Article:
281
### 4.15 Summary

### 287

## 5 The Complement

## 289

### 5.1 Introduction

### 289

### 5.2 Axioms for the Complement

### 291

The grade of a complement
291
The linearity of the complement operation
291
The complement axiom
291
The complement of a complement axiom
292
The complement of unity
294
### 5.3 Defining the Complement

### 294

The symmetry relation for regressive products
294
The complement of an m-element
295
The defining identity for the complement of an m-element
296
Defining the complement of a basis element
296
Defining the complement of the basis n-element
297
Complements of basis elements in matrix form
298
Complements of cobasis elements in matrix form
298
Adjoints
300
### 5.4 Metrics

### 300

Complements of basis m-elements
300
The metric on a linear space of m-elements
301
Metrics in a 3-space
302
Complements of basis m-elements in matrix form
304
Composing metrics
305
The determinant of an m-metric
306
### 5.5 Cometrics

### 307

The relation between a metric and its cometric in 3-space
307
The general relation between a metric and its cometric
309
Computing a Q matrix
310
Tabulating Q matrices
312
Properties of Q matrices
313
Testing the formulae
315
### 5.6 The Euclidean Complement

### 315

Tabulating Euclidean complements of basis elements
315
Formulae for the Euclidean complement of basis elements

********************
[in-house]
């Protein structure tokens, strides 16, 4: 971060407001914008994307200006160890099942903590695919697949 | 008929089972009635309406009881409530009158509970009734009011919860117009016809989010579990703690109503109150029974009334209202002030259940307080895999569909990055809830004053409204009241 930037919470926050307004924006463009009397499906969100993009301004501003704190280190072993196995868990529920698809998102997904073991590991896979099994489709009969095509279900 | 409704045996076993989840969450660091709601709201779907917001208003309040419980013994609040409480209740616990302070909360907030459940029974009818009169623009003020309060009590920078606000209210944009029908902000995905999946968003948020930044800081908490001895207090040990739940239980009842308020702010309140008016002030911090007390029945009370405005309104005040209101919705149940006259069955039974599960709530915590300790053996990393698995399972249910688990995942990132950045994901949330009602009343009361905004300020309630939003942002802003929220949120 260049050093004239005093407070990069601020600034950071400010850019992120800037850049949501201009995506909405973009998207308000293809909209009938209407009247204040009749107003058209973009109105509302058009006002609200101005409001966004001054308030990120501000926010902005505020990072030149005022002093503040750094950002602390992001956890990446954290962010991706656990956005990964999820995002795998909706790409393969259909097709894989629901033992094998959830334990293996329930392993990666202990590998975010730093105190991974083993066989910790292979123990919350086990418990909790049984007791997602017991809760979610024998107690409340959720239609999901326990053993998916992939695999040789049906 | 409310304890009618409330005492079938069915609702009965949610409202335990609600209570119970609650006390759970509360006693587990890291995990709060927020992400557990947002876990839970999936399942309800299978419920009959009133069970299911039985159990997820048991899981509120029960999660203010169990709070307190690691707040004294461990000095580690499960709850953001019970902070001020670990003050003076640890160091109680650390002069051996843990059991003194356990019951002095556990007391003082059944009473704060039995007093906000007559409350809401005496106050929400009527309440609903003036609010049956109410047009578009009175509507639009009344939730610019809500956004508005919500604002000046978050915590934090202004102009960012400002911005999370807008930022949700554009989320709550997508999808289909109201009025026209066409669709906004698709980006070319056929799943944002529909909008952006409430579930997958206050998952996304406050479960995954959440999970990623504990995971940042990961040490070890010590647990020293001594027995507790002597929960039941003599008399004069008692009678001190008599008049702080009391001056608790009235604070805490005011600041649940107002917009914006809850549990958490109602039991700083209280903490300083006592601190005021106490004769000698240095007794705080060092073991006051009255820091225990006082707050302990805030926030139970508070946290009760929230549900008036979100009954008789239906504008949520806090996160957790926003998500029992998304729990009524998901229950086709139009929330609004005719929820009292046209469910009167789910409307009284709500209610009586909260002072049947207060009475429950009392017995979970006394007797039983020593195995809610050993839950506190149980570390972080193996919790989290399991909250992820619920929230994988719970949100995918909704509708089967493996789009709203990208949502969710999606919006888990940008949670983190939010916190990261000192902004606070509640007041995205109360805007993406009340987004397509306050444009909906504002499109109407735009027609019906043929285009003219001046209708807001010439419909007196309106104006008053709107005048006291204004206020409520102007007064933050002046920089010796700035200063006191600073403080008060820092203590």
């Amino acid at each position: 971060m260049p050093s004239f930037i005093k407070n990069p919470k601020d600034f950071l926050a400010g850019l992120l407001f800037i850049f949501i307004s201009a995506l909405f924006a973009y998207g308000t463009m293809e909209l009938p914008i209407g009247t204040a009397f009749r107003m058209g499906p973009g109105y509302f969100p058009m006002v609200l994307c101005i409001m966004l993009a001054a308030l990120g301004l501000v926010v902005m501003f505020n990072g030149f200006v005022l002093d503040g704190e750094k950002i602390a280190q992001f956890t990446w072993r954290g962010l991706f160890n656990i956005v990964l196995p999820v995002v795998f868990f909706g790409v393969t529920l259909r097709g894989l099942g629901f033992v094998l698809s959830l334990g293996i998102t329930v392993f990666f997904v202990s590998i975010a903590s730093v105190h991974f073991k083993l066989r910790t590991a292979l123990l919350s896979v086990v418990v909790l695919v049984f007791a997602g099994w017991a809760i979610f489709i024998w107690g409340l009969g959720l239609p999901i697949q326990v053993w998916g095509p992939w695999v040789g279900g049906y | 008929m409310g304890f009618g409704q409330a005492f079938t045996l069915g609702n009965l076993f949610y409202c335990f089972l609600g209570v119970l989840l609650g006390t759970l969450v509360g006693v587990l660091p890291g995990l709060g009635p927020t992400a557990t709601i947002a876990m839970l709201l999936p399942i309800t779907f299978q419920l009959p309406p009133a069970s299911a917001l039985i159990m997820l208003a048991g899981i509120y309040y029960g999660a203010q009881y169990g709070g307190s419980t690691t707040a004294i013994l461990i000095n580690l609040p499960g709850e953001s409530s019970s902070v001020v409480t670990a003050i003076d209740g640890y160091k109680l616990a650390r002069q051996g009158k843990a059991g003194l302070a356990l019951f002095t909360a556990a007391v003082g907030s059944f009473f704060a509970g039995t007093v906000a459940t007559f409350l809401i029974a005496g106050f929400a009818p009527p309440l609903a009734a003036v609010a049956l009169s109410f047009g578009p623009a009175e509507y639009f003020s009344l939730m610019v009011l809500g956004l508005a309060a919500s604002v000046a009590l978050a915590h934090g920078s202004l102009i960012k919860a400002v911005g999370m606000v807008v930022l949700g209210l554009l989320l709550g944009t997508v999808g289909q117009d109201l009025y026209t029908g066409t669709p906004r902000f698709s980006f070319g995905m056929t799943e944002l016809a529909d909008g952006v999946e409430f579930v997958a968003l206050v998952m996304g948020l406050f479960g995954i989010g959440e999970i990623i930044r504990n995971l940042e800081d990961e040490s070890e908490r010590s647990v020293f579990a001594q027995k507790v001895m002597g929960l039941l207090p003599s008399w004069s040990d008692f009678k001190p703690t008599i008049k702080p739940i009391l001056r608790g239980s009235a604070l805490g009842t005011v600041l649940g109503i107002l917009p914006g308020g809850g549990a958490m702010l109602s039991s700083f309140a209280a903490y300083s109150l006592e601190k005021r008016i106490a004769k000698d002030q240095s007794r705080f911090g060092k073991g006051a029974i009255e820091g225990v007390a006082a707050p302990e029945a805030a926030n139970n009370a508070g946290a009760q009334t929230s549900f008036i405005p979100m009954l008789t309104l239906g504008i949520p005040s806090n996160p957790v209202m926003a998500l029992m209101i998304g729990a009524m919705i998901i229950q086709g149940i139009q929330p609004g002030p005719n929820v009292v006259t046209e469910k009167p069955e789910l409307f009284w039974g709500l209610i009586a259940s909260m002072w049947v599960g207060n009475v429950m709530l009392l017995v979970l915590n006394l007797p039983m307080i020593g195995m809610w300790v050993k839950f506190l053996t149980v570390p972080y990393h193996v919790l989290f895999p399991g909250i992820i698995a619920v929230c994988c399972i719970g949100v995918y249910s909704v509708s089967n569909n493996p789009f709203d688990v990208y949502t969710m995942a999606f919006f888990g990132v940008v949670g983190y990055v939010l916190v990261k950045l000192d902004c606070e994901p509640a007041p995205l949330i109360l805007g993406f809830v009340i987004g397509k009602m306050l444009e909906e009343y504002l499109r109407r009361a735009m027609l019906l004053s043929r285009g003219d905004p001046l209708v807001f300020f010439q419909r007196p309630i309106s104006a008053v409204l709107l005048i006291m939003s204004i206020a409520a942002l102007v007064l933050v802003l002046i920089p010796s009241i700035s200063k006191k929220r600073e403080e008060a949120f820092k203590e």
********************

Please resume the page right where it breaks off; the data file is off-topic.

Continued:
317
Products leading to a scalar or n-element
318
### 5.7 Exploring Complements

### 319

Alternative forms for complements
319
Orthogonality
320
Visualizing the complement axiom
322
The regressive product in terms of complements
322
The complement of a simple element is simple
323
Glimpses of the inner product
323
Idempotent complements
324
### 5.8 Working with Metrics

### 325

Working with metrics
325
The default metric
325
Declaring a metric
326
Declaring a general metric
326
Calculating induced metrics
327
Creating palettes of induced metrics
328
The determinant of the metric tensor
330
### 5.9 Calculating Complements

### 330

Entering complements
330
Creating palettes of complements of basis elements
331
Converting complements of basis elements
333
Simplifying expressions involving complements
337
Converting expressions involving complements to specified forms
338
Converting regressive products of basis elements in a metric space
339
### 5.10 Complements in a vector space

### 340

The Euclidean complement in a vector 2-space
340
The non-Euclidean complement in a vector 2-space
341
The Euclidean complement in a vector 3-space
343
The non-Euclidean complement in a vector 3-space
345
### 5.11 Complements in a bound space

### 347

Metrics in a bound space
347
The hybrid metric
348
The orthogonality of the origin to m-vectors
348
Unit elements in a bound vector space
349
Complement equivalences in a bound vector 2-space
349
Complement equivalences in a bound vector 3-space
352
Complement equivalences in a bound vector n-space
354
The complement of the complement of an m-vector in a bound space
355
Calculating with vector space complements
356
### 5.12 Complements of bound elements

### 357

The Euclidean complement of a point in the plane
357
The Euclidean complement of a point in a bound 3-space
359
The complement of a point in a bound n-space
360
The complement of a bound element
361
The complement of the complement of a bound element
362
Entities which are of the same type as their complements
363
Euclidean complements of bound elements
364
The regressive product of point complements
366
### 5.13 Reciprocal Bases

### 367

Reciprocal bases
367
The complement of a basis element
368
The complement of a cobasis element
370
Products of basis elements
370
### 5.14 Summary

### 371

© John Browne 2012.